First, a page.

Probabilistic programing languages (PPLs) unify techniques for formal description of computation with the representation and use of uncertain knowledge. These languages have seen recent interest from artificial intelligence, programming languages, cognitive science, and natural languages communities. This course begins with an overview of the ideas and foundations of PPLs. We will illustrate these ideas with examples drawn from semantic parsing, pragmatics, and procedural graphics. We will then focus on algorithms and techniques for implementing universal probabilistic inference. We will construct a simple javascript-based language, showing how to implement several inference algorithms including: priority-based enumeration with caching, and particle filtering. To implement these algorithms we will use continuations and coroutines.

Motivation and description 1

Probabilities describe degrees of belief, and probabilistic inference describes rational reasoning under uncertainty. It is no wonder, then, that probabilistic models have exploded onto the scene of modern artificial intelligence, cognitive science, and applied statistics: these are all sciences of inference under uncertainty. But as probabilistic models have become more sophisticated, the tools to formally describe them and to perform probabilistic inference have wrestled with new complexity. Just as programming beyond the simplest algorithms requires tools for abstraction and composition, complex probabilistic modeling requires new progress in model representation—probabilistic programming languages (PPLs). These languages provide compositional means for describing complex probability distributions; implementations of these languages provide generic inference engines: tools for performing efficient probabilistic inference over an arbitrary program. This course introduces probabilistic programming and inference in PPLs to students with interests in computation, logic, and language. We introduce PPLs by describing a small probabilistic subset of javascript, WebPPL, and describing motivating examples from natural language semantics, pragmatics, and from procedural modeling in graphics. We will pay particular attention to inference algorithms that are suited to natural language modeling.

In their simplest form, probabilistic programming languages extend a well-specified deterministic programming language with primitive constructs for random choice. This is a relatively old idea, with foundational work by Giry, Kozen, Jones, Moggi, Saheb-Djahromi, Plotkin, and others (see e.g. Jones and Plotkin, 1989). Yet it has seen a resurgence thanks to new tools for probabilistic inference and new complexity of probabilistic modeling applications. There are a number of recent probabilistic programming languages embodying different tradeoffs in expressivity, efficiency, and perspicuity. We will focus on a new language, WebPPL, that extends a purely functional subset of javascript with probabilistic primitives. It is heavily motivated by the Church language, which is a straightforward extension of the stochastic lambda calculus, but we chose to extend Javascript to enable easy integration with web-based tools and applications. For further references and examples using Church see probmods.org or forestdb.org.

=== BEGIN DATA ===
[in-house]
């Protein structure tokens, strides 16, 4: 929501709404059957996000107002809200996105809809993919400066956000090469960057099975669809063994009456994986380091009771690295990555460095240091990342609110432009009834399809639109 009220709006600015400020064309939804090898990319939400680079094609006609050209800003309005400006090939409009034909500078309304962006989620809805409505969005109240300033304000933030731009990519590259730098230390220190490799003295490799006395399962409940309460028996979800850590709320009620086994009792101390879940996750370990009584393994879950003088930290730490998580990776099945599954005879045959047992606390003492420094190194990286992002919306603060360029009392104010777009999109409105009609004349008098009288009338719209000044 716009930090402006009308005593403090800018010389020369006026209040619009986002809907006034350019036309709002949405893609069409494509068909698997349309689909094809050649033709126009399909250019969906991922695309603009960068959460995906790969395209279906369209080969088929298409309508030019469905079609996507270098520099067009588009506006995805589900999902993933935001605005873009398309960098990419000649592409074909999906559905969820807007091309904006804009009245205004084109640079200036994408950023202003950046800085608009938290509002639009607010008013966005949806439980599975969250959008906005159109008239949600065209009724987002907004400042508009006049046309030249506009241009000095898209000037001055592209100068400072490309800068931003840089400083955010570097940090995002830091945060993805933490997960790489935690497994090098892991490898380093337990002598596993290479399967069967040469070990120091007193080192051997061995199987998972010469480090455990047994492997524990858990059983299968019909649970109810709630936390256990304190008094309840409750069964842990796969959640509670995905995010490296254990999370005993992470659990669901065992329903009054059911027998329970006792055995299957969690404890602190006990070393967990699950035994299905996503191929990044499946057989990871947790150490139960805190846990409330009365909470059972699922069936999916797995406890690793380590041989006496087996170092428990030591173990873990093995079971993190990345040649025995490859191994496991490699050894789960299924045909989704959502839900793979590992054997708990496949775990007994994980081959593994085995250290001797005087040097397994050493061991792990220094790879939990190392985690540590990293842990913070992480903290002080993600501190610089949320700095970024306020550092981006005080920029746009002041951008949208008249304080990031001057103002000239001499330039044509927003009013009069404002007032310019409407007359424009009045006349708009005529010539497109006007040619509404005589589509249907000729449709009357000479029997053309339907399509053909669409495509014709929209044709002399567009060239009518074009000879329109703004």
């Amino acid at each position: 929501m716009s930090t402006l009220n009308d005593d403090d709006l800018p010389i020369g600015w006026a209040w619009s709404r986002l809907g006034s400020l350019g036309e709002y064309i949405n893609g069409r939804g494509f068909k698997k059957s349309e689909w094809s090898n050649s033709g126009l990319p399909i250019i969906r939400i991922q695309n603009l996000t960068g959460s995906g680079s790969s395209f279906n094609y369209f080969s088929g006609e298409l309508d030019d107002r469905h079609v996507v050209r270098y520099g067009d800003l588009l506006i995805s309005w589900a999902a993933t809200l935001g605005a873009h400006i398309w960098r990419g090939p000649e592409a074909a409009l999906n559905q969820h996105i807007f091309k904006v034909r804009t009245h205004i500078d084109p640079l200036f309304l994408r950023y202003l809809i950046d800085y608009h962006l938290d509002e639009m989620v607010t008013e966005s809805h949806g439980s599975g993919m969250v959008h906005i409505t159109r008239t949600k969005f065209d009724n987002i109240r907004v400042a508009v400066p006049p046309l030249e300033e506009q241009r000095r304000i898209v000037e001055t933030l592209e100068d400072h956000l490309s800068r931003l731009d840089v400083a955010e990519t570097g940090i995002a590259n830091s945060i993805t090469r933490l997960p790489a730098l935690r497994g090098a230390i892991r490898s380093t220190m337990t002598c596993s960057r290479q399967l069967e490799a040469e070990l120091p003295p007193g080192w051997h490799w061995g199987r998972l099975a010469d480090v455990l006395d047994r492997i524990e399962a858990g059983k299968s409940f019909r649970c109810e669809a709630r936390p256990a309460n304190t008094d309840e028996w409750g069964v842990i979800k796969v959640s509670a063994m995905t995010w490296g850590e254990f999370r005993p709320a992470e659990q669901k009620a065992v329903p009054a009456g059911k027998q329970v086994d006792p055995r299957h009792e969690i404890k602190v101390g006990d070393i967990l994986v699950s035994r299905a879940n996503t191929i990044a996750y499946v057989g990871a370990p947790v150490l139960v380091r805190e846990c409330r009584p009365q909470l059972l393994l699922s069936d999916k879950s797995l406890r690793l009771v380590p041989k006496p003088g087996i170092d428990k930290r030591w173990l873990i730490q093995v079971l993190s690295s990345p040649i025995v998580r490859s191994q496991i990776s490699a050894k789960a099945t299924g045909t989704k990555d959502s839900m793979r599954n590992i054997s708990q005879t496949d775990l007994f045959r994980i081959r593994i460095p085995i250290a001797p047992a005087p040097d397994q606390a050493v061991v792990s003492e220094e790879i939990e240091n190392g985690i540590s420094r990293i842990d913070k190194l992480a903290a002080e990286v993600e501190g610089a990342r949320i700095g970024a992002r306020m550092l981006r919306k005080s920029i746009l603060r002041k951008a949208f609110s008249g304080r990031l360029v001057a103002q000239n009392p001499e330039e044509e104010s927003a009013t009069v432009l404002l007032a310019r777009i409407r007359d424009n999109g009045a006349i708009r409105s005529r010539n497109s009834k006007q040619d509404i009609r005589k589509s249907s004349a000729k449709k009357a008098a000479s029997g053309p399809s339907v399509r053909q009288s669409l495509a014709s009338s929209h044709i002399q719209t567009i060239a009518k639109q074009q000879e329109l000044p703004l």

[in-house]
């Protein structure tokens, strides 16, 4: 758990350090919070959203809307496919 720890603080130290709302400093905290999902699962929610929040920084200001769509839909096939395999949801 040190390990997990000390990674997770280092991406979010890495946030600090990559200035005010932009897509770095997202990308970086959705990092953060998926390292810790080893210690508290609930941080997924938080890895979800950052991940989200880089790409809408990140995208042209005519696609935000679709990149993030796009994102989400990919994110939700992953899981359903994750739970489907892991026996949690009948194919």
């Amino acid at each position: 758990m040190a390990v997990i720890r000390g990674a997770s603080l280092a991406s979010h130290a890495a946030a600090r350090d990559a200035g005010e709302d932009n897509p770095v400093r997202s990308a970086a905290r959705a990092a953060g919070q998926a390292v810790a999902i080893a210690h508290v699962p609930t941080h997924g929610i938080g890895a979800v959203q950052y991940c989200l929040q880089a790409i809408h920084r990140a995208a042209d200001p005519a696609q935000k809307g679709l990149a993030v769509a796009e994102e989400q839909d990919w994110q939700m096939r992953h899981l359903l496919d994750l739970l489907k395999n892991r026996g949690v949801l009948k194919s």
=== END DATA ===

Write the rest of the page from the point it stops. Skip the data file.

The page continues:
If we view the semantics of the underlying deterministic language as a map from programs to executions of the program, the semantics of a PPL built on it will be a map from programs to distributions over executions. When the program halts with probability one, this induces a proper distribution over return values. Indeed, any computable distribution can be represented as the distribution induced by a Church program in this way (see Freer and Roy, 2012, and citations therein).

The critical obstacle to probabilistic programming as a practical tool is efficient implementation of the inference operator. An obvious implementation technique is to enumerate all execution paths of the program, for instance by using co-routines. To implement this approach cleanly we will introduce continuations and transform our program into continuation passing style. Unfortunately, naive enumeration takes time proportional to the number of executions, which grows exponentially in the number of random choices. This can be ameliorated in some cases by using dynamic programming and by priority-based queueing of continuations. Indeed it is possible to do inference for a number of useful models (e.g. models of natural language pragmatics) by using a dynamic programming approach. In the class we will explore in depth how to implement enumeration with caching and priority-queueing. We will then switch our focus to approximate inference technique based on Particle Filtering which can often scale much better in practice.

Next chapter: The WebPPL language

  1. Parts of the following description of probabilistic programming languages are taken from Goodman 2013.